Valve replacement within 5 years

0.94 (0.37–2.42)

0.90

  

eGFR < 30

1.89 (0.79–4.54)

0.16

1.25 (0.32–4.90)

0.75

Left ventricular ejection fraction

0.97 (0.94–1.00)

0.06

0.97 (0.93–1.00)

0.05

Abscess

0.61 (0.24–1.57)

0.31

  

Large vegetation (>10 mm)

5.65 (2.04–15.67)

0.001

5.37 (1.90–15.20)

0.002

New/Worsened heart failure

1.33 (0.58–3.00)

0.50

  

Persistent bacteremia

1.70 (0.73–3.96)

0.22

  

PCI Percutaneous Coronary Intervention, CHF Congestive Heart Failure, CVA Cerebrovascular Accident, MI Myocardial Infarction, ESRD End stage renal disease, PAD Peripheral artery disease, GFR Glomerular filtration rate

Discussion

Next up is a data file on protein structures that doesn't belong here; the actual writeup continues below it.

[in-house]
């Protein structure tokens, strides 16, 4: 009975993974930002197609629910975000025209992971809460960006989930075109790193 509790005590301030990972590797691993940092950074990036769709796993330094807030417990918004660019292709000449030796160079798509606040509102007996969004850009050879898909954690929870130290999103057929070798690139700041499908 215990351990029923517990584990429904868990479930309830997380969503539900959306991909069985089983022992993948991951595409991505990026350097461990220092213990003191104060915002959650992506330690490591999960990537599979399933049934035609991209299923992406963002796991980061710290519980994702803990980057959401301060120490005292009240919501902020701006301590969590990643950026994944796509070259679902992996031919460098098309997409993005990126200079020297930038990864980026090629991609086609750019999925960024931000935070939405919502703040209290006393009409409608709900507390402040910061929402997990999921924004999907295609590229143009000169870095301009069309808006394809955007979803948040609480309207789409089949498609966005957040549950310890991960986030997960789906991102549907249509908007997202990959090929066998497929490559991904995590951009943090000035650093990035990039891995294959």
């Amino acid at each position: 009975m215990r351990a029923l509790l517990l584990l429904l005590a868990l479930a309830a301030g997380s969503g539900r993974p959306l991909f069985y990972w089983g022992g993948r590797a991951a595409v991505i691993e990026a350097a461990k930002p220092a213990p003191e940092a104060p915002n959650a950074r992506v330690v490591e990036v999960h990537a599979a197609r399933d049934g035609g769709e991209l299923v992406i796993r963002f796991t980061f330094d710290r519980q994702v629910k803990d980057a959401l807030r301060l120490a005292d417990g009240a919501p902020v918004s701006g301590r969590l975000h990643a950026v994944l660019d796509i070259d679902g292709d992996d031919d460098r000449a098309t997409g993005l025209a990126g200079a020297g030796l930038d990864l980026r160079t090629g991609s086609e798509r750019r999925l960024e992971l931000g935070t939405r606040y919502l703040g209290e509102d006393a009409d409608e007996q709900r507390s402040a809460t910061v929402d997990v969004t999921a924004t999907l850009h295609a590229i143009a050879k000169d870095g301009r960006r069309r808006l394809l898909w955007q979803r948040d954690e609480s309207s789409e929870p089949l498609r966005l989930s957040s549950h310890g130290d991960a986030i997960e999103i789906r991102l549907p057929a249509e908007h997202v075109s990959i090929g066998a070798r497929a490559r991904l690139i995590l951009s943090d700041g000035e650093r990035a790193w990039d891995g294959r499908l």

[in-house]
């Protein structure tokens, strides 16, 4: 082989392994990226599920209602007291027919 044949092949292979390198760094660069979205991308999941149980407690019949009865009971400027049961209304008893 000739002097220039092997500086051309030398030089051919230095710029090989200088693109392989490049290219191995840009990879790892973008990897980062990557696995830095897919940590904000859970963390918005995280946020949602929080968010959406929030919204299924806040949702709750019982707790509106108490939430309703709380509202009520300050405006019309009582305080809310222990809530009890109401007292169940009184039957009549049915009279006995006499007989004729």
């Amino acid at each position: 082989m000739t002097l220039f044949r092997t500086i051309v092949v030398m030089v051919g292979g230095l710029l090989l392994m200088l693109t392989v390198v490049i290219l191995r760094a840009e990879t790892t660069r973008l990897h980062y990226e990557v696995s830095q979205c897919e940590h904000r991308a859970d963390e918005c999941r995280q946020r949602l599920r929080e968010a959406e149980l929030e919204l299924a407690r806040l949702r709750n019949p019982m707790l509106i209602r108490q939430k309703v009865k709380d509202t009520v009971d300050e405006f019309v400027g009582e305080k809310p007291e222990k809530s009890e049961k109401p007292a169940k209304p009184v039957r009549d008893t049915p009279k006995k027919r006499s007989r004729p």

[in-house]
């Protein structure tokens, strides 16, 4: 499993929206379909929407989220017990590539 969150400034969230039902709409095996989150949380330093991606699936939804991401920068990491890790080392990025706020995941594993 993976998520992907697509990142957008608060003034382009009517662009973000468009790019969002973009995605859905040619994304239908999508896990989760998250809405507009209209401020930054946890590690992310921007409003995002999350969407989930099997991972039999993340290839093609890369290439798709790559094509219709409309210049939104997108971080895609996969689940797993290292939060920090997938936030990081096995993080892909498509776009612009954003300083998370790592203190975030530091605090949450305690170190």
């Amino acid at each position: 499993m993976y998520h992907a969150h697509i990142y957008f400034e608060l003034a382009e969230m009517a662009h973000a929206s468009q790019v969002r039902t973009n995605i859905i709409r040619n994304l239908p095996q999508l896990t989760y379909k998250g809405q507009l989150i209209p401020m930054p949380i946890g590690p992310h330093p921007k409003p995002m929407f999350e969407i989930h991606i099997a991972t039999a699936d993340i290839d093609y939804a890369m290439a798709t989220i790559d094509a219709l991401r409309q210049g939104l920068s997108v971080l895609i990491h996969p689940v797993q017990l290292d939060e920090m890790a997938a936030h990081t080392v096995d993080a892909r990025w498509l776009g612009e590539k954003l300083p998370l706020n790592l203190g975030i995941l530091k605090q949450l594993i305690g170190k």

Staphylococcus aureus has emerged as one of the major causative organisms of IE. Studies have demonstrated that SA IE leads to an unfavorable clinical course and prognosis compared to IE caused by other bacterial organisms [4]. Our study of 323 patients with definite IE according to the modified Duke criteria demonstrate for the first time that patients with SA IE present with more severe clinical infection, as evidenced by higher rates of arrhythmia, fever, vascular complications, persistent bacteremia, annular abscess presence, septic shock, stroke, and embolic events. Mortality and morbidity rates after valve surgery were similar in patients with SA IE versus NSA IE despite the clearly increased preoperative risk, suggesting that surgery may significantly benefit SA IE patients. These novel findings may be useful to surgeons and clinicians to 1) decide if a patient represents an appropriate surgical risk, 2) predict the morbidity and mortality of a surgical intervention, and 3) potentially justify earlier operation in patients with severe SA IE.